Today’s episode is dedicated to acute management of hyperkalemia in the PICU. Join us as we discuss the patient case, symptoms, and treatment.
We are delighted to be joined by Dr. Roshan George, Associate Professor of Pediatrics, a practicing Pediatric Nephrologist at Children’s Healthcare of Atlanta, and the Program Director of Pediatric Nephrology Fellowship at Emory University School of Medicine.
- Our case, symptoms, and diagnosis: A two-year-old male with a history of focal segmental glomerulosclerosis controlled on chronic prednisone therapy presents to the PICU for respiratory failure. The patient is noted to be hypotensive and tachycardic. Potassium is elevated at 6.4 with no hemolysis noted. The EKG is notable for peak T waves, and the patient is also noted to be anuric.
- Definition of hyperkalemia: a potassium serum level higher than 5.5 (Be sure to correlate your lab sample with clinical and telemetry changes to rule out pseudohyperkalemia)
- Common causes of hyperkalemia:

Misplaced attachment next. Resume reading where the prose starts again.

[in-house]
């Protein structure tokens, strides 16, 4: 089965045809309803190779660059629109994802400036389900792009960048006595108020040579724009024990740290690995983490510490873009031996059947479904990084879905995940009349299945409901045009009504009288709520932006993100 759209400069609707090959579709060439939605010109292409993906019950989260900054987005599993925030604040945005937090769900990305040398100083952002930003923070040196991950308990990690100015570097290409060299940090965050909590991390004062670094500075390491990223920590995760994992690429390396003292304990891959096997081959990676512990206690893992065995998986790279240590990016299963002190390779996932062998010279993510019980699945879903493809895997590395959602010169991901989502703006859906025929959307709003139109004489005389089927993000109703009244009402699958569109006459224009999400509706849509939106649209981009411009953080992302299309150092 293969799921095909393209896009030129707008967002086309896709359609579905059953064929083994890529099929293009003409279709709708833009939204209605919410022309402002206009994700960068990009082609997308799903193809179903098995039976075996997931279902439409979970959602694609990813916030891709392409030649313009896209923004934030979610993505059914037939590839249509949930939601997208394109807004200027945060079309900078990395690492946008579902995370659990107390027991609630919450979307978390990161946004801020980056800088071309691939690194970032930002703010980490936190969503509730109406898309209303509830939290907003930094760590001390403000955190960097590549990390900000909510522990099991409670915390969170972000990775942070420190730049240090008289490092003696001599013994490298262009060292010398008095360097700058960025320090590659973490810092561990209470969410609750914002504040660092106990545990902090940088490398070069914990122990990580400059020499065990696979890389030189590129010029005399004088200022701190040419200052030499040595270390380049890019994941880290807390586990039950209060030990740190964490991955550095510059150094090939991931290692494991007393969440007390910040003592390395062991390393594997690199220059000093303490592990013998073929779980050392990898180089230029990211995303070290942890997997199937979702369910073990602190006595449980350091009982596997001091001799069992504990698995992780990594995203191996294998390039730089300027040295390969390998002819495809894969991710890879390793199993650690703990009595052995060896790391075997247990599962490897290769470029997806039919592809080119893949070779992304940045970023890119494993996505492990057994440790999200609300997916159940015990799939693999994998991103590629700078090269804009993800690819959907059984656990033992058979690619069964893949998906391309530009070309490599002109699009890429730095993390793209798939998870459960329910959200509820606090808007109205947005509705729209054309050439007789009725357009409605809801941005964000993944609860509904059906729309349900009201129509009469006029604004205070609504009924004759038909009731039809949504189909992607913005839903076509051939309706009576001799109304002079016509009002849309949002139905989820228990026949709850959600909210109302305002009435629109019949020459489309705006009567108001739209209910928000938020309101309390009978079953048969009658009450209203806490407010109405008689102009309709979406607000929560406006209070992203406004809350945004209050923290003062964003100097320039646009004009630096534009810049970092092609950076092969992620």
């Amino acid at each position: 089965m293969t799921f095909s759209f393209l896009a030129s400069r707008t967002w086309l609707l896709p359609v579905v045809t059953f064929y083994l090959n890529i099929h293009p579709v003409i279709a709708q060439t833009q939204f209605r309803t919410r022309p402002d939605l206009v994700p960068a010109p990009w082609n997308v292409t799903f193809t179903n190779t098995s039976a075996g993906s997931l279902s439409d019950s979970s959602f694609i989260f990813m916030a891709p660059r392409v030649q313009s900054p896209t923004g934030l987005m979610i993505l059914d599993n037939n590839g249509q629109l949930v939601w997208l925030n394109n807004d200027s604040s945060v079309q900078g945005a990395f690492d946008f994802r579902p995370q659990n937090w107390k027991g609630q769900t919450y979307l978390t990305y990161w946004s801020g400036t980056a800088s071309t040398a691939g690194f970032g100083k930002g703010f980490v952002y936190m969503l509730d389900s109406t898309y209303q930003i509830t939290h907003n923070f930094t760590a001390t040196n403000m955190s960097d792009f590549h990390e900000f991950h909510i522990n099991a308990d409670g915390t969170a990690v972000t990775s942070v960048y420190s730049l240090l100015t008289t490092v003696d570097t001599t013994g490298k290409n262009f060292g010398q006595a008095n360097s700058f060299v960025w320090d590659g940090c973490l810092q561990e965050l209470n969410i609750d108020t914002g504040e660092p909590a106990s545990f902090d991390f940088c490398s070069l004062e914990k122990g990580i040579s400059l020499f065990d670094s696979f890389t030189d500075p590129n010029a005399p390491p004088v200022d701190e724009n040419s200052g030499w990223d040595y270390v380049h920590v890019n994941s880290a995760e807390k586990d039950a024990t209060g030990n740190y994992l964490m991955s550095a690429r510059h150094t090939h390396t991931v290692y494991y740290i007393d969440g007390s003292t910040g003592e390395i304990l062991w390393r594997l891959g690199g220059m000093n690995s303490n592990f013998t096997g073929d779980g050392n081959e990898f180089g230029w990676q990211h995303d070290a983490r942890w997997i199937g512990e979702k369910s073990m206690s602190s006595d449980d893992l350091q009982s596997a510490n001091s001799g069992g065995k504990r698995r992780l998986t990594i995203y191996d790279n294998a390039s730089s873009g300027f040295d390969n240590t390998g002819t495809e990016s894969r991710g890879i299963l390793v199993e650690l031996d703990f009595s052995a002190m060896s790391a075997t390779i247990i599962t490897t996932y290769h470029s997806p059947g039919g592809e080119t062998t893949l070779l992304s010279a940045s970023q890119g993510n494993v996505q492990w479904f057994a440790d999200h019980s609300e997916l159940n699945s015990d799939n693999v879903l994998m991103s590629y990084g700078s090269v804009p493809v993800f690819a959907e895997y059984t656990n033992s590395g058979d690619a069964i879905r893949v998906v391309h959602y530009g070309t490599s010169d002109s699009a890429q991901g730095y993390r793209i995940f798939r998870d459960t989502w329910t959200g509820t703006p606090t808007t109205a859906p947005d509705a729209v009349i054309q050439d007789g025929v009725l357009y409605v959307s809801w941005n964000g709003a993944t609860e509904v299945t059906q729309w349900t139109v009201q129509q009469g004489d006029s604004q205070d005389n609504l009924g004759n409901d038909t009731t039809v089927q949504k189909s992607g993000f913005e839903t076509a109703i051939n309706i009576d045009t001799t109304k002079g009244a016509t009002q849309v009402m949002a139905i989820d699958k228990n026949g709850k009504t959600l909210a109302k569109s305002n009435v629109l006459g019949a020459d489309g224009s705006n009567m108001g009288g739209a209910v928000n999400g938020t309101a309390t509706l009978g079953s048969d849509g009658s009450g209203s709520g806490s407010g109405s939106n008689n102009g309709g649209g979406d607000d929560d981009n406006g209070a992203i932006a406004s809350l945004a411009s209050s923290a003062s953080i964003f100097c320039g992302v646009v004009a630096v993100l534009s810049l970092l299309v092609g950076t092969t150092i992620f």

- Increased intake of potassium
- Transcellular shift
- Decreased renal excretion
- Inborn error of metabolism, especially adrenal problems
- Why it’s important to be vigilant about hyperkalemia in patients with chronic kidney disease, end-stage renal disease, acute kidney injury, and those with a transplanted kidney
- Clinical manifestations of hyperkalemia:
- The risk is for cardiac conduction abnormalities and muscle weakness/paralysis.
- Adverse events can occur with levels > 5.5mEq/L, and the risk increases as levels rise.
- Any serum K level > 6mEq/L is significant, regardless of EKG changes.
- Two hallmarks that can drive effective management of hyperkalemia are EKG findings and laboratory confirmation of elevated serum potassium.
- Other important labs for patients with hyperkalemia include a basic electrolyte panel to assess kidney function, CBC, and serum blood gas to assess acid/base balance. (A medication check for K supplements or ACE inhibitors should also be done.)
- Steps in the management of hyperkalemia:
- First, caution should be exercised that any K level > 5.5 is a medical emergency and should be addressed immediately without finding the etiology.
- Stabilize the cardiac membrane.
- Shift potassium with insulin and glucose, bicarbonate, and B2 adrenergic agents.
- The long-term goal should be to improve excretion with Kayexalate or Furosemide (Remember the mnemonic: “Loops lose K.”)
- General considerations about dialysis are:
- CVVH vs. HD
- Severe hyperkalemia is a key indication for RRT in acutely ill patients.
- Hemodialysis can be used in an emergency.
- Takeaway clinical pearls regarding hyperkalemia:
- Make sure the potassium level is accurate.
- Consider the next steps in potassium removal.
- Remember that etiology is the last step.